Against this backdrop the Torah brings to focus two parallel stories about parents and children. First, we find Hagar, the Egyptian concubine who is cast out of the camp with her son Ishmael. She wanders the desert with her boy only to run out of water and food. She places him under some bushes and turns away, not wanting to know his fate. (Gen. 21:15-16) Second we find Abraham, tested by God when God commands him to take Isaac to Mt. Moriah to sacrifice him on an altar. (Gen. 22:2)
The Torah relates how both Hagar and Abraham to face the enigma of parenthood. Whether it’s the weeping mother or stoic father, these biblical archetypes express the emotional drama what it means to give up a child. Hagar thinks she is going to lose Ishmael. Abraham believes he must give his son up to God. The story freezes on these moments to call our attention to the most important part of being a parent — we have to, at some point, give our children up. In these dramatic stories is a life lesson that is radical. Unlike other ancient cultures where the father rules heaven and earth, the Torah teaches that we rule over nothing. Deeper still, to be a matriarch or patriarch, is not a matter of self-sovereignty, but of divine withdrawal. To gain the title of parent, we have to give up control over our children’s destiny.
This is the logic of sacrifice. To create the space to realize that our children must become their own people and our relationship with them changes forever. As our kids grow, they become what they were to begin with — their own people with desires and regrets, with wishes and dreams. Children have a way of developing ways of thinking that we disagree with or find strange. They see our flaws and feel shattered that we are not perfect. As their selfhood grows, there is a part of our relationship with them that dies. It vanishes. It is sacrificed.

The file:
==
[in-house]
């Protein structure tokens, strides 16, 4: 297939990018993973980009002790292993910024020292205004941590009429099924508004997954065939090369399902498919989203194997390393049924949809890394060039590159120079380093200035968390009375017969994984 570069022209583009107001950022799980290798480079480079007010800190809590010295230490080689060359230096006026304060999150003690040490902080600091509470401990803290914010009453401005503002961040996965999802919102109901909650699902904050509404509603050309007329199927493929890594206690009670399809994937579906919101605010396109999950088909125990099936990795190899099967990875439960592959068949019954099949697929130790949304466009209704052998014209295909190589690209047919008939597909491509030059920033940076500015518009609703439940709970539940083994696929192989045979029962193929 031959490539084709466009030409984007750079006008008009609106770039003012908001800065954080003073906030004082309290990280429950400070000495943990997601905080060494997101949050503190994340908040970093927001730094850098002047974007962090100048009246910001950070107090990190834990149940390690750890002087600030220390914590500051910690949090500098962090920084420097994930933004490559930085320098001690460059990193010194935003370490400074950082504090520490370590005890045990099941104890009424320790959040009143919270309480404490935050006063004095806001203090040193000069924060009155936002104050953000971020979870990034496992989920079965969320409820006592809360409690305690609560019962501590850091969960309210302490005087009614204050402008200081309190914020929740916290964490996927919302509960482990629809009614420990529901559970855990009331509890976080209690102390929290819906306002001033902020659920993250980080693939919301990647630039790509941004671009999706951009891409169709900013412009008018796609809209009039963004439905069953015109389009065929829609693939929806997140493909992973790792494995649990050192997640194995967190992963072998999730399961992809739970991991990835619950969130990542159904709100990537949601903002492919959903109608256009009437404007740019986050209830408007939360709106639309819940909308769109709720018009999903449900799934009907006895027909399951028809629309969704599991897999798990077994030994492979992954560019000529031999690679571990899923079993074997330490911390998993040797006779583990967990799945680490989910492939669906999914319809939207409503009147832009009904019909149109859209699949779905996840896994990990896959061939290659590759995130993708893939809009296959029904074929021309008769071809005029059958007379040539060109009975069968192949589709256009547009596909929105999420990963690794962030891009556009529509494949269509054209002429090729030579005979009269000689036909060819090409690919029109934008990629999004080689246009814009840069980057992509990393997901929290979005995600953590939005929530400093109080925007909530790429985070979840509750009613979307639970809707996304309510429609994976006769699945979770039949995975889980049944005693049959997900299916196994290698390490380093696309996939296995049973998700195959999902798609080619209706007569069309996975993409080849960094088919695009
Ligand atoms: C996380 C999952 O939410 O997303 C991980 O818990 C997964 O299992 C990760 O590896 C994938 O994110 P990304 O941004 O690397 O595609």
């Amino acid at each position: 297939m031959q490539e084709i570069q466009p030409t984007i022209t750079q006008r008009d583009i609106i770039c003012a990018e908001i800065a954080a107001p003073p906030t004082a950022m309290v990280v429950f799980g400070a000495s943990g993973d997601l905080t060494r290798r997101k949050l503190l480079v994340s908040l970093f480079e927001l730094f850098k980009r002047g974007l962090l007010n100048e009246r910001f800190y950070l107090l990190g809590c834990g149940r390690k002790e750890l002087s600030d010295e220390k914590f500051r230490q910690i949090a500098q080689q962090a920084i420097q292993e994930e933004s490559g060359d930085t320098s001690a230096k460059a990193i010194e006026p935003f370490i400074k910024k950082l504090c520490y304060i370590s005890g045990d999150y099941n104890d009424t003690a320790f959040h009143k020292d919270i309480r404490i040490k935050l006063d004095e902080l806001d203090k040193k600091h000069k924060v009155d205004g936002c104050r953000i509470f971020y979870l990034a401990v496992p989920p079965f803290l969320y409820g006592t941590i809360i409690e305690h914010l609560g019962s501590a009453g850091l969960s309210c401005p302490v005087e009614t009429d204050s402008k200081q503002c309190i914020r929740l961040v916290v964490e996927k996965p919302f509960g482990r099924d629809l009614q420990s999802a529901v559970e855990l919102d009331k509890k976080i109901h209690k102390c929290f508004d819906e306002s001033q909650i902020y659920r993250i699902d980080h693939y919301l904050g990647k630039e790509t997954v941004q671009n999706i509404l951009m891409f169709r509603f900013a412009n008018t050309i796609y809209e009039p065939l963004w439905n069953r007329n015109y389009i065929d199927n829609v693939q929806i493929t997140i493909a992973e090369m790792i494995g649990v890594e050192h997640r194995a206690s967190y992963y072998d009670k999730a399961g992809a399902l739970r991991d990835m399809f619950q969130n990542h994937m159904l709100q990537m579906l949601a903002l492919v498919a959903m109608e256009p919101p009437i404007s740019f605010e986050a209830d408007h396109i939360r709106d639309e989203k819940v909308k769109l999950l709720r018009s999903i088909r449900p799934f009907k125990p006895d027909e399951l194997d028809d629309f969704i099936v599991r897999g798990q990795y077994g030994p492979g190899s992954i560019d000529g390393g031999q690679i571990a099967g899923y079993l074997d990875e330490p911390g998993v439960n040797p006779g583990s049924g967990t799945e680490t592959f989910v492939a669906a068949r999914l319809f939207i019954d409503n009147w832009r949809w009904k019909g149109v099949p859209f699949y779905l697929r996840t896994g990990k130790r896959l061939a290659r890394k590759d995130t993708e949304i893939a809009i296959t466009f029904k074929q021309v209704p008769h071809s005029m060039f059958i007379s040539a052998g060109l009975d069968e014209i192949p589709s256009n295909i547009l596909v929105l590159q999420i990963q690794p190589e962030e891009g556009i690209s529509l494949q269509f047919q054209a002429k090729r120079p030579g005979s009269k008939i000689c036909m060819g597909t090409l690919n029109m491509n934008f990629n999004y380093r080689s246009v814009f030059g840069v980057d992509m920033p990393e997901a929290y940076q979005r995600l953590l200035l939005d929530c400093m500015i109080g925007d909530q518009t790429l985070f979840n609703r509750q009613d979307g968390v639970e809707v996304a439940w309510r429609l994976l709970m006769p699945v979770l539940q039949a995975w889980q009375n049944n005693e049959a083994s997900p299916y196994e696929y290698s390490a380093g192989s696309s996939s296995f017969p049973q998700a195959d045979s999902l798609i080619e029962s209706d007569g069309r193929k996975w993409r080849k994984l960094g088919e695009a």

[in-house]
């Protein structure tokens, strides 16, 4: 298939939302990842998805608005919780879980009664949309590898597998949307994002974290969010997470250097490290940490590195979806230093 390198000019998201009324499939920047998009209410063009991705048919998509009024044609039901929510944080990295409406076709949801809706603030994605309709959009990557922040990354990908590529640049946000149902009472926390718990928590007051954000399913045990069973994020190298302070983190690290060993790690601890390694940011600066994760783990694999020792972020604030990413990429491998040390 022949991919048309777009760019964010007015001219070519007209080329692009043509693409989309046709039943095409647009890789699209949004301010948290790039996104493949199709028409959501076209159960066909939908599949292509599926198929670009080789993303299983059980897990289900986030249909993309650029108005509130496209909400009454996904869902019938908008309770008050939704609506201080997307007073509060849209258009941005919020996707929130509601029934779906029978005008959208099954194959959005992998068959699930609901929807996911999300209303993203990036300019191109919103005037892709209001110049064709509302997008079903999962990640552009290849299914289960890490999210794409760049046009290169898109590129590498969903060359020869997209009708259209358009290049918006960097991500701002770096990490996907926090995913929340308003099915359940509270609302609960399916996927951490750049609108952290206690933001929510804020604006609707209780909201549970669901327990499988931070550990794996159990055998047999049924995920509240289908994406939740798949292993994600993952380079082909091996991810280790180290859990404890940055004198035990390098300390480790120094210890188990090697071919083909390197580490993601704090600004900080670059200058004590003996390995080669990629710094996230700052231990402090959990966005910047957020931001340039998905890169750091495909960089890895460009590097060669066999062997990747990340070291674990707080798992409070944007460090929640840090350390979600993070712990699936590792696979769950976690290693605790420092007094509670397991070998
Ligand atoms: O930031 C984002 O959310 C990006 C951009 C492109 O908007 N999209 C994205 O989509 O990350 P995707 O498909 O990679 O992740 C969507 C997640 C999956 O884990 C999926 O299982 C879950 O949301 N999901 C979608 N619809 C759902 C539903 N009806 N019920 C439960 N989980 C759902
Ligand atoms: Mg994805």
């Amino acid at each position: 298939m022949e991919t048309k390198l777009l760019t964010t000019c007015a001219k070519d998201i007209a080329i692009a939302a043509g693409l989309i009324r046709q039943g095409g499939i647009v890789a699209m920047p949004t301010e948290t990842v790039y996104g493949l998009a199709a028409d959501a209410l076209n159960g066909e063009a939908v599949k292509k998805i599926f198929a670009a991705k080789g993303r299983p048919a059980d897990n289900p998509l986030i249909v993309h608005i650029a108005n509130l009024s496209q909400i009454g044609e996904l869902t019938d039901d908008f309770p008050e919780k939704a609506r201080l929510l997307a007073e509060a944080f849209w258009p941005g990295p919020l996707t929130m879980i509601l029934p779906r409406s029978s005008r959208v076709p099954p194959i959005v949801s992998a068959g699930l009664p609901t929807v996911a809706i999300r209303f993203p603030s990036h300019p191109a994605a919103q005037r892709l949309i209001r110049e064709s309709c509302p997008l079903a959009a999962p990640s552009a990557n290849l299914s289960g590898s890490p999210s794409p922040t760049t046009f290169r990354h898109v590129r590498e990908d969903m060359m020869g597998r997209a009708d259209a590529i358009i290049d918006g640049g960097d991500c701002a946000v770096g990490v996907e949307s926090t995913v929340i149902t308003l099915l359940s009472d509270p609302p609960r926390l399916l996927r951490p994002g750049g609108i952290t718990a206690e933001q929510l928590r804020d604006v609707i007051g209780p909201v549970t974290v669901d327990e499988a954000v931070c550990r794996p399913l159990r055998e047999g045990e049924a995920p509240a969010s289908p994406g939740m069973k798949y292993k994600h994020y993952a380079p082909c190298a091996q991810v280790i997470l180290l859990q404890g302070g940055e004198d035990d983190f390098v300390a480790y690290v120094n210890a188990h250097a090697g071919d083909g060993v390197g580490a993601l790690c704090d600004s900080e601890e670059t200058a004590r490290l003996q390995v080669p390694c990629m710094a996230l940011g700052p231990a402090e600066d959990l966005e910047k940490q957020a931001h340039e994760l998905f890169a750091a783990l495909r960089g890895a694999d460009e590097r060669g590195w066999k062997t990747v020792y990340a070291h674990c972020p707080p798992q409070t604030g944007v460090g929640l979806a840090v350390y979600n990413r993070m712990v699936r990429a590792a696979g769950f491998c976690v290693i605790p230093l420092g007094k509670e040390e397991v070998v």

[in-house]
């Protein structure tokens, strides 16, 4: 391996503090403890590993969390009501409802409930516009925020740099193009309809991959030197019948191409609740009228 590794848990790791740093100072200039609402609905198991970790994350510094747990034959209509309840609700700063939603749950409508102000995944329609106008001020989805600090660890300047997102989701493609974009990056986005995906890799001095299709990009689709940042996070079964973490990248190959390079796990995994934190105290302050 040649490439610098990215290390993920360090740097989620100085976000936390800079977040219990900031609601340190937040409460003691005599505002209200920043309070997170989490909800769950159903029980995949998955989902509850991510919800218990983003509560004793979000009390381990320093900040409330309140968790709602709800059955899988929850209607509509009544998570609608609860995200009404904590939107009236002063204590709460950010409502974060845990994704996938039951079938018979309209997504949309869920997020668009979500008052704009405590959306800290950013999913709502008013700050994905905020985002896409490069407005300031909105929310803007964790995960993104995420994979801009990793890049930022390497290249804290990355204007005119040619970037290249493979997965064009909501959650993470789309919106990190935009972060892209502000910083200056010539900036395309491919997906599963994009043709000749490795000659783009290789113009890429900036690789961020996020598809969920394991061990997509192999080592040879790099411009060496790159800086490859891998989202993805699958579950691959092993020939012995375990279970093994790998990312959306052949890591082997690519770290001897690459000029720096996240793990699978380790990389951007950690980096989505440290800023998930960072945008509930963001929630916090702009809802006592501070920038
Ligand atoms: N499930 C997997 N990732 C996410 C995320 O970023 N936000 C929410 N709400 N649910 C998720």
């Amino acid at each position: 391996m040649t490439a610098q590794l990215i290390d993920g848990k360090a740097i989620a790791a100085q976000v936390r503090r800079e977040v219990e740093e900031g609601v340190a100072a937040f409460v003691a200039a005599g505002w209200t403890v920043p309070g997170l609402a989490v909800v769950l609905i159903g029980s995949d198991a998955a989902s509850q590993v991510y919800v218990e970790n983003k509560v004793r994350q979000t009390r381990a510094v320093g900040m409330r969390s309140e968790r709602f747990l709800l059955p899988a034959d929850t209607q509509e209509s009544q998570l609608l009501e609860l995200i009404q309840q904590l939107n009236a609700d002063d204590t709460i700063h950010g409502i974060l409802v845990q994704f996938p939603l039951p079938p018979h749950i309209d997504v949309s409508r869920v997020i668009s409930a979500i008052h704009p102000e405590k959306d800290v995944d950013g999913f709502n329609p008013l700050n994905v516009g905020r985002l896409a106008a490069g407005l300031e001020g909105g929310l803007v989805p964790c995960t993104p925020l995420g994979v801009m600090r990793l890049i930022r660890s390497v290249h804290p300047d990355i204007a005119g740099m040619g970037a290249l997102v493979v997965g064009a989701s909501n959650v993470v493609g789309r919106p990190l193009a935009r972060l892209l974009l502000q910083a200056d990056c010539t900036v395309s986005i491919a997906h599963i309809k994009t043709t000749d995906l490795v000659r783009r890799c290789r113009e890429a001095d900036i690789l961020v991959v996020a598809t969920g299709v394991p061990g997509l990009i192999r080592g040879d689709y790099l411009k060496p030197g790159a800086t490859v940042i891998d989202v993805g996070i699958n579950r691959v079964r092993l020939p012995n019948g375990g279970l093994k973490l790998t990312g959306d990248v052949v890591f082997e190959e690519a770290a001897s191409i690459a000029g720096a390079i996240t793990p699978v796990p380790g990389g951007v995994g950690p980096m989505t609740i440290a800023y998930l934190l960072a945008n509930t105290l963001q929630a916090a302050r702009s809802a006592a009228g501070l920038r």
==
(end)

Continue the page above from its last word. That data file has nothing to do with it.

God has asked a mighty deed of Hagar and Abraham by pushing them to the mortal moment when it seems their entire lives hang in the balance. Hagar weeps, and in one midrash Abraham does as well. The gates of heaven open, the covenant of life itself is called into question. (Pirkei DeRabbi Eliezer 31:9-10)
But as one relationship dies another begins. As Hager and Abraham gave them up, the angel was there to bless them. (Gen 21:17-20; Gen. 22:11) At the very moment of sacrifice, we also find a moment of blessing. Ishmael and Isaac begin their own relationship with God and start on their own path forward through life. As we give our children up to the world, we let their own relationship with God flourish. We affirm that they too have their dreams. As we give them up, we sacrifice the past, we sacrifice our sovereignty so that they might thrive. That is when the new covenant with them emerges, not as caretakers or as protectors, but as guides, as matriarchs and patriarchs. By giving them up, we get so much more in turn.